While proving the acts of abuse and damages suffered by the victim presents its own challenges, one of the greatest challenges is finding insurance coverage that will compensate a survivor of abuse. Most homeowner’s policies include one, or a combination of two barriers, to coverage:
- Either coverage is offered at a lesser amount than the limits that apply to other events (e.g., a dangerous condition on the property); or
- An exclusion in the policy precludes coverage altogether (i.e., “losses arising from intentional or sexual acts committed by an insured”)
An insurance policy is little more than a contract. The insured homeowner pays a premium for coverage on certain types of risks. The policy outlines the scope of the insurance company’s duty to pay. While few of us read or understand the full content of our respective insurance policies, many things we may think are covered are limited by the contract of insurance. So, while someone may think his homeowner’s policy protects him from $100,000-worth of negligent acts, the policy may take away some of the covered events.
Exclusions exist in virtually all policies of insurance. In the simplest sense, they reduce or eliminate coverage for certain types of claims.
A common exclusion is what is commonly called, “The Intentional Acts Exclusion.” This exclusion either limits or eliminates coverage for acts of the insured that are expected or intended to cause injury. In most states, this exclusion has been upheld in contested cases when someone claimed the insurance policy covered acts of sexual abuse or molestation.
Attorneys representing victims of abuse have claimed that the homeowner mistakenly committed abuse or that he/she did not intend the adverse, damaging consequences to the victim. Courts have looked beyond such allegations and have characterized the act of sexual abuse or molestation as inherently intentional or that one cannot deny the natural consequences of such acts to cause personal injury.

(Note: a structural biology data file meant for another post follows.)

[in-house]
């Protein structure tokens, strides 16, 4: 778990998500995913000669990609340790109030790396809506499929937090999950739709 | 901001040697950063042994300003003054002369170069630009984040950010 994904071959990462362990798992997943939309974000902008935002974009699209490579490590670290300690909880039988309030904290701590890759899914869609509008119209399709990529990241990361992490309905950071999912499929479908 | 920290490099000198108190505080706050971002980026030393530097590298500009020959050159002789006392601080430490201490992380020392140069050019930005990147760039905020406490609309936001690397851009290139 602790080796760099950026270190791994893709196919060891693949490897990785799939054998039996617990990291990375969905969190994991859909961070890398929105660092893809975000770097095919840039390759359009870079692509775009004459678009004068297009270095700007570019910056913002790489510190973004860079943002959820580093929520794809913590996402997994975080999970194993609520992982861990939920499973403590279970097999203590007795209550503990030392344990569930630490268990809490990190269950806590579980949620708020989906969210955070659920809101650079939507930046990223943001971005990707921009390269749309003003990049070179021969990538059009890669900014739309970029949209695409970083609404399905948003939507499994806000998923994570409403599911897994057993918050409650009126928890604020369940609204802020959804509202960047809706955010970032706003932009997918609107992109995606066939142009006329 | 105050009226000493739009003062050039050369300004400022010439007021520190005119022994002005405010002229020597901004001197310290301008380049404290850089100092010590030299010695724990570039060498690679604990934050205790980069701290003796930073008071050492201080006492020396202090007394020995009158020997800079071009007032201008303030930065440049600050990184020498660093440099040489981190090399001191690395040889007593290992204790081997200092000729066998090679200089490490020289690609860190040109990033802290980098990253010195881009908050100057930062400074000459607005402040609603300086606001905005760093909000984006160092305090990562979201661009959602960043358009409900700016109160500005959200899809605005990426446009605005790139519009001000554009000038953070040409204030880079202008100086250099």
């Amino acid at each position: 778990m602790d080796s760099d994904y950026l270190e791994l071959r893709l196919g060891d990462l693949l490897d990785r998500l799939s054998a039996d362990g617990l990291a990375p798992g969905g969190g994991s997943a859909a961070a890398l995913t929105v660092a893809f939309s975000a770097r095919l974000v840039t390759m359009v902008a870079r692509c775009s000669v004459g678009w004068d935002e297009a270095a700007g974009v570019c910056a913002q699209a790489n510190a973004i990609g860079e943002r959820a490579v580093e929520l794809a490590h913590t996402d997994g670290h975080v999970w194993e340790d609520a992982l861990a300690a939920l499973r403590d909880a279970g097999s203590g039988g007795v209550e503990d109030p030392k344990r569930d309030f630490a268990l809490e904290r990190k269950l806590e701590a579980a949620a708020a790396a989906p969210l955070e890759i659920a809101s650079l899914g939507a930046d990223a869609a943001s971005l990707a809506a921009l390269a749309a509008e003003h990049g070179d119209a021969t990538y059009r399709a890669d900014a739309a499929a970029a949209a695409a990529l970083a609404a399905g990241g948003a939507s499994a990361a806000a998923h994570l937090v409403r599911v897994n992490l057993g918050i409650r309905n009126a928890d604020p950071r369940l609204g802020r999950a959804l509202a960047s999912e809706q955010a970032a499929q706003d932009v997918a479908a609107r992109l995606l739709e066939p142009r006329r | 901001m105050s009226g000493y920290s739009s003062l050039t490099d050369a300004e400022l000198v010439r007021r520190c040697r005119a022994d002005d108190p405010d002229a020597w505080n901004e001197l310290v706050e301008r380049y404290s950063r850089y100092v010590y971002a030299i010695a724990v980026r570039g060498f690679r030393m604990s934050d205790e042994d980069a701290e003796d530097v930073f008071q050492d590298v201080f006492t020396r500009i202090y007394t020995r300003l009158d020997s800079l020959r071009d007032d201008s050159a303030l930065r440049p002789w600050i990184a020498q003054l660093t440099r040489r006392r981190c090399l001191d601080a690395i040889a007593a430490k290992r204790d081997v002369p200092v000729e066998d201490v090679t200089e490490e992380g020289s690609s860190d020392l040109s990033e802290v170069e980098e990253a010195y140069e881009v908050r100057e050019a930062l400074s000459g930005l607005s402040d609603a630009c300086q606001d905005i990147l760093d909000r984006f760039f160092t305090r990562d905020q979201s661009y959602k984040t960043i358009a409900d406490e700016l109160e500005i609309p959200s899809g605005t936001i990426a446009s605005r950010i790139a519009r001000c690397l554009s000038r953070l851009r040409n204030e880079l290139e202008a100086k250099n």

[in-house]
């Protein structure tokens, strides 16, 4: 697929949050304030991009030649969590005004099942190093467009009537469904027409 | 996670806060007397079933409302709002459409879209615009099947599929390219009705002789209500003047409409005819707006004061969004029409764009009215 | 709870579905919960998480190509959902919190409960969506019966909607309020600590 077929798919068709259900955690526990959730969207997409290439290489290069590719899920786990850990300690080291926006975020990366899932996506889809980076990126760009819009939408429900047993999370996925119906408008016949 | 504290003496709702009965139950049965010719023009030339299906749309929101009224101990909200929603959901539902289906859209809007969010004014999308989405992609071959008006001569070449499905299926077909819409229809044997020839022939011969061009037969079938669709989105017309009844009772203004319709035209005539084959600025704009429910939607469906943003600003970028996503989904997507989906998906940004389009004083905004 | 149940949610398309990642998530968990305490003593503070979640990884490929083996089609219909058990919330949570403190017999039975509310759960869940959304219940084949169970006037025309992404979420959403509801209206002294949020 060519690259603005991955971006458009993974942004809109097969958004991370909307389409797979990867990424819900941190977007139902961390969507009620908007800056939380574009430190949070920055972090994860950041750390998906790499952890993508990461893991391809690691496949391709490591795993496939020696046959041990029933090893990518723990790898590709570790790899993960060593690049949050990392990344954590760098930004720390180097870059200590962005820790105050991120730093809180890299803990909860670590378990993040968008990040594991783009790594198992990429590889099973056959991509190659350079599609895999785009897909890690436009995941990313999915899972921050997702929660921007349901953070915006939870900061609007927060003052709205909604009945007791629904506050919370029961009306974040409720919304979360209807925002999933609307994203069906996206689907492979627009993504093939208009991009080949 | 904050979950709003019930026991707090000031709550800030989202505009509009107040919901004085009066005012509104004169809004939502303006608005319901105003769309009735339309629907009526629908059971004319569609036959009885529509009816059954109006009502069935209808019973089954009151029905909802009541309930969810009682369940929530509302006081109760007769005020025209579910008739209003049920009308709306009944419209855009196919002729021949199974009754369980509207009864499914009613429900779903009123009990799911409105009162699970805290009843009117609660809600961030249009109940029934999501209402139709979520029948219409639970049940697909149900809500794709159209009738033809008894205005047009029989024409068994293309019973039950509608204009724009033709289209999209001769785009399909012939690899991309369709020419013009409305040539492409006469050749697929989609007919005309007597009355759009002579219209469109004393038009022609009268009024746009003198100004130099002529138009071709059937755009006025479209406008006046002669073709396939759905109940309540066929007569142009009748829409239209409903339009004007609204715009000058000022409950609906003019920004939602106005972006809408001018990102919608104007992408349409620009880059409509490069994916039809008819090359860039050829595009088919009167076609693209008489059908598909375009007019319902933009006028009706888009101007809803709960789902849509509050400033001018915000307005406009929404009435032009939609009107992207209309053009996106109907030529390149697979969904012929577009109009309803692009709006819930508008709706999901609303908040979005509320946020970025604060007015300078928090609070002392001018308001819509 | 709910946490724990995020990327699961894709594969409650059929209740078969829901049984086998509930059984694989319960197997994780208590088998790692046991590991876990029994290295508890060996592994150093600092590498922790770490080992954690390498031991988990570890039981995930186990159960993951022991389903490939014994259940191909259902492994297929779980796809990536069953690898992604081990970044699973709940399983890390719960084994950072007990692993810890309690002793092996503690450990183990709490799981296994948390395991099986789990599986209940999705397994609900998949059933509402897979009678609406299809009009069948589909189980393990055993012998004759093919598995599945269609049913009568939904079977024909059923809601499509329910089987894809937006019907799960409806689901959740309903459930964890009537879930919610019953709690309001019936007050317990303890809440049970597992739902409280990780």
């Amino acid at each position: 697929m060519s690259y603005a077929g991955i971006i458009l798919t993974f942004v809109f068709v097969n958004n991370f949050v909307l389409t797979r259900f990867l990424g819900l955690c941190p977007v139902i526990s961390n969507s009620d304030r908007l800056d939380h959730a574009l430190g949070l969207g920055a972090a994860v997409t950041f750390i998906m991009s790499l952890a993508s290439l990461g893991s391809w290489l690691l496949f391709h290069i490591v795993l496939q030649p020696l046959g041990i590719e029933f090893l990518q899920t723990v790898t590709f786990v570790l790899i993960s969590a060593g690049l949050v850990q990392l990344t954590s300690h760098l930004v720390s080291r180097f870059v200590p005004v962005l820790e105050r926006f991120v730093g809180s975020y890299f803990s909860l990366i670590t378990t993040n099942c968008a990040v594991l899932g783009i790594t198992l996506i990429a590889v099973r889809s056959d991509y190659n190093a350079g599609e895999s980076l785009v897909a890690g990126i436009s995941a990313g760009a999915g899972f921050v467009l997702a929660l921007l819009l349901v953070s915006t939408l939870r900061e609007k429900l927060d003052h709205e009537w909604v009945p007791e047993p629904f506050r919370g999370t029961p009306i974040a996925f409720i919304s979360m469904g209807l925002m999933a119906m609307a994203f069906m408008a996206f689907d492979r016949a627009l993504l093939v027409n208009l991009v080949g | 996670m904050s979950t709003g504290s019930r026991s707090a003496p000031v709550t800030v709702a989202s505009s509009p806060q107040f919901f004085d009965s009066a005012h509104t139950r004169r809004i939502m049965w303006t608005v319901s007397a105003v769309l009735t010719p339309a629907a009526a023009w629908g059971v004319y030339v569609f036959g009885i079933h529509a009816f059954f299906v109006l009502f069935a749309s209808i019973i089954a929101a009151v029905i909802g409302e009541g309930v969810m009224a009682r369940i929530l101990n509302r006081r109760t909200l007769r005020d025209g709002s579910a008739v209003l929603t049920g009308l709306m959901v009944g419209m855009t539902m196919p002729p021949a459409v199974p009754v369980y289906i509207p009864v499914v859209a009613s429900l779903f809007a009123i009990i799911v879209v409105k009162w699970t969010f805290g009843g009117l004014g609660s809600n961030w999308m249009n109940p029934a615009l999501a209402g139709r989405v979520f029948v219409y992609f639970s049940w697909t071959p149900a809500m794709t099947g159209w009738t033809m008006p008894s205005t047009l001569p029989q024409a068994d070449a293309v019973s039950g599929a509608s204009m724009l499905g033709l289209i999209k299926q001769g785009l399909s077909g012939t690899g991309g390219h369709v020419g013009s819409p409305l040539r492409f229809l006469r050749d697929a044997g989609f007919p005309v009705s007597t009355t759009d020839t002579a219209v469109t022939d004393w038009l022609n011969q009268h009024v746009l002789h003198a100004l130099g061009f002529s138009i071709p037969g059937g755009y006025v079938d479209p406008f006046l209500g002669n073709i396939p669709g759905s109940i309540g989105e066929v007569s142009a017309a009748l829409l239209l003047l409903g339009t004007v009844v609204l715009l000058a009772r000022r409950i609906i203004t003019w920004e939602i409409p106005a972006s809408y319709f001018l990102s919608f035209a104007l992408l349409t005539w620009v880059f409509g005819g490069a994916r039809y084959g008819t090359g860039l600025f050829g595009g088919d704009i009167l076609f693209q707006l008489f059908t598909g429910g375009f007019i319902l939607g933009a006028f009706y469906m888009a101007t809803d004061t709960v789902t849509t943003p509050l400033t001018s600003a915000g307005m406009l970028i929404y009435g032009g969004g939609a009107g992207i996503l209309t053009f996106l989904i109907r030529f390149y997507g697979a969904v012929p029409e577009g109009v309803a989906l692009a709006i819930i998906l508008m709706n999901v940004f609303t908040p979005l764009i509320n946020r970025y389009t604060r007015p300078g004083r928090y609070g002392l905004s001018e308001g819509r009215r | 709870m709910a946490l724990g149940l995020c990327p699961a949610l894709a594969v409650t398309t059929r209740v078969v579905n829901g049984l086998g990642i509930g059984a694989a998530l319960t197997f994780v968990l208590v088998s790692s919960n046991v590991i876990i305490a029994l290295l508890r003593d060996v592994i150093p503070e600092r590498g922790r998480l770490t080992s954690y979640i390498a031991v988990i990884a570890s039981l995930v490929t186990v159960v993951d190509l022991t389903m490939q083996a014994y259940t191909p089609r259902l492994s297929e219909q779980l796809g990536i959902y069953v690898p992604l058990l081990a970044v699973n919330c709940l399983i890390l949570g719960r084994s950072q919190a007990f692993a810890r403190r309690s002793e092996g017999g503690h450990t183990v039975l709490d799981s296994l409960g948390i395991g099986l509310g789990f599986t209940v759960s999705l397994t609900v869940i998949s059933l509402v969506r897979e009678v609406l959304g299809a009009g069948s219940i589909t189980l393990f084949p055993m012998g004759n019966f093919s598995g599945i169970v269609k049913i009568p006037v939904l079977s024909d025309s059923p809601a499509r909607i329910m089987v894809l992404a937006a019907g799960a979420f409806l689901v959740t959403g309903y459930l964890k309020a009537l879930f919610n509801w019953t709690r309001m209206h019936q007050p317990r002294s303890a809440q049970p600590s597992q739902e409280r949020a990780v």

Certainly, we all recognize the life-long consequences, such as post-traumatic stress disorder, from which survivors of abuse suffer. Courts have correspondingly recognized the undeniable consequences of sexual predation as it relates to insurance coverage. In short, many courts have determined under the inferred-intent rule that abuse is an intentional act, not a negligent act.
Consequently, an attorney who handles cases for survivors must be experienced in both the underlying cases, and in finding coverage under an insurance policy that will properly compensate a survivor if the case is won.
Negligent Supervision of Children
While claims against the perpetrator only may be a dead end for recovery, claims against other persons in the household who knew, or should have known, that abuse was occurring, but failed to intervene may be a road to recovery under a theory of negligent supervision.
The basis of the negligent supervision theory is the “concurrent proximate cause rule”. Our courts have explained that under this rule an insurance policy will provide coverage where sexual abuse was caused by two events, even if one of the events was subject to an exclusionary clause (i.e., intentional acts or sexual abuse exclusion) if the differing allegations of causation are independent and distinct.